Mr ARCHDALE PARKHILL - I think that the cost of production has a very important bearing upon the farmer's profits. I have made it clear that I am in favour of assisting the farmers, and I now propose to examine this scheme to see whether it is economically sound. The bill which immediately preceded this provided that a bounty on wheat should be paid at such a rate as to bring the price up to 3s. per bushel. If the price of wheat was 2s. 6d., a bounty of 6d. per bushel was to be paid; but if the price was 2s. 10d., the bounty would be only 2d. per bushel. The present proposal is to make a straight-out gift to the farmers of iii. per bushel, irrespective of the price of wheat. The price may go to 4s. or 5s. per bushel, but the farmer will still receive 4½d. per bushel more by way of bounty. I have heard it suggested that it is only fair to do this because the farmers suffered losses during previous years. We are not now, however, dealing with the losses previously incurred.

Mr Hill - Does the honorable member suggest that the farmers can make a living out of growing wheat, and selling it at 3s. per bushel f.o.b. ?

Mr ARCHDALE PARKHILL - I do not suggest that ; I am merely comparing the Government's previous proposals with the measure now before us. I presume the honorable member will admit that if the price of wheat rose to 5s. per bushel the farmers would be able to produce at a profit; yet, under this proposal, even though wheat rose to that price, the bounty of 4r£d. per bushel would still be paid.

Every other scheme which has been put before this House has contained some provision for getting back the money which was to be paid out in bounties, and that is only right. In the present scheme, however, all such provisions have been omitted, because it is feared that, if put into operation, they might tend to increase the price of bread to the teeming millions in the cities. Therefore, the Government has rejected the proposal to impose a sales tax on flour, and intends to add to the national debt the £3,000,000 which is to be paid away as a bounty. I wonder what attitude the Country party would take up if the Government brought in a proposal next week to add £3,000,000 to the national debt in order to relieve unemployment, the money to be disposed of in the same way as is the £3,000,000 for the assistance of the wheat-farmers.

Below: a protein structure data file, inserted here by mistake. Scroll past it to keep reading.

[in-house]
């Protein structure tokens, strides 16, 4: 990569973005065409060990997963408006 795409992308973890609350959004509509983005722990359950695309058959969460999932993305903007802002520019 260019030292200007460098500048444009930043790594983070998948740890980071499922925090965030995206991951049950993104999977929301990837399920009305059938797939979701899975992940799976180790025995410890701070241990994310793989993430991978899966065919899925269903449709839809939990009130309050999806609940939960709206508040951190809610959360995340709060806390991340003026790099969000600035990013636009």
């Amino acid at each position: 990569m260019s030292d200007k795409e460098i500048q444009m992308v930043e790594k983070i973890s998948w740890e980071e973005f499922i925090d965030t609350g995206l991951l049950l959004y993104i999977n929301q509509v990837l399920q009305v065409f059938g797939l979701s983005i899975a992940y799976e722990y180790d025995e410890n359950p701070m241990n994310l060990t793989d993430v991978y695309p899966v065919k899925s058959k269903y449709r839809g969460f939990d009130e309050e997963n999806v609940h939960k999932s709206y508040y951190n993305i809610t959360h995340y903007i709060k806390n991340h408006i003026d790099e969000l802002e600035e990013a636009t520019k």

Mr Thompson - It would be impossible to hand out money to the unemployed on the same basis as this. £3,000,000 will be advanced to the wheatfarmers.

Mr ARCHDALE PARKHILL - I am sure I could devise means of doing it. Under the Government's proposal it is a matter of " to him who hath shall be given ". The man who produces the most wheat will get the most byway of bounty, while the man who produces least, because he is hard up or because the season is bad, will receive least. The farmer who had a bad season last year may not have had the money to buy seed wheat, to purchase machinery, and to pay labour. Therefore, he may have little or no wheat to sell this year, and will receive little, if any, assistance through this scheme. On the other hand, the man who was favoured by a good season last year, or happened to be in. a suitable part of the country, so that he produced a good crop, will get the biggest cut out of the £3,000,000. Surely the man who follows the plough day in and day out, but who, through no fault of his own, gets no crop, is more entitled to assistance than the man who in some cases merely lends bis money at interest.

Mr Thompson - The big growers last year lost more than the small ones.

Mr ARCHDALE PARKHILL - That I deny. During the course of the debate I asked, by interjection, whether the Queensland farmers were to share in the scheme. That was not a hostile interjection. If, in Queensland, they choose., by State legislation, to increase the amount the farmers receive for their wheat, that is their business, and I am well content.While I am willing at all times to assist the farmers, who are deserving of all the helpwe can give them, and while I believe that the primary industries are of the utmost importance to the country, I cannot refrain from saying that the method of assistance proposed in this bill is inherently and economically unsound.

Sitting suspended from 6.15 to 8 p.m.

Suggest corrections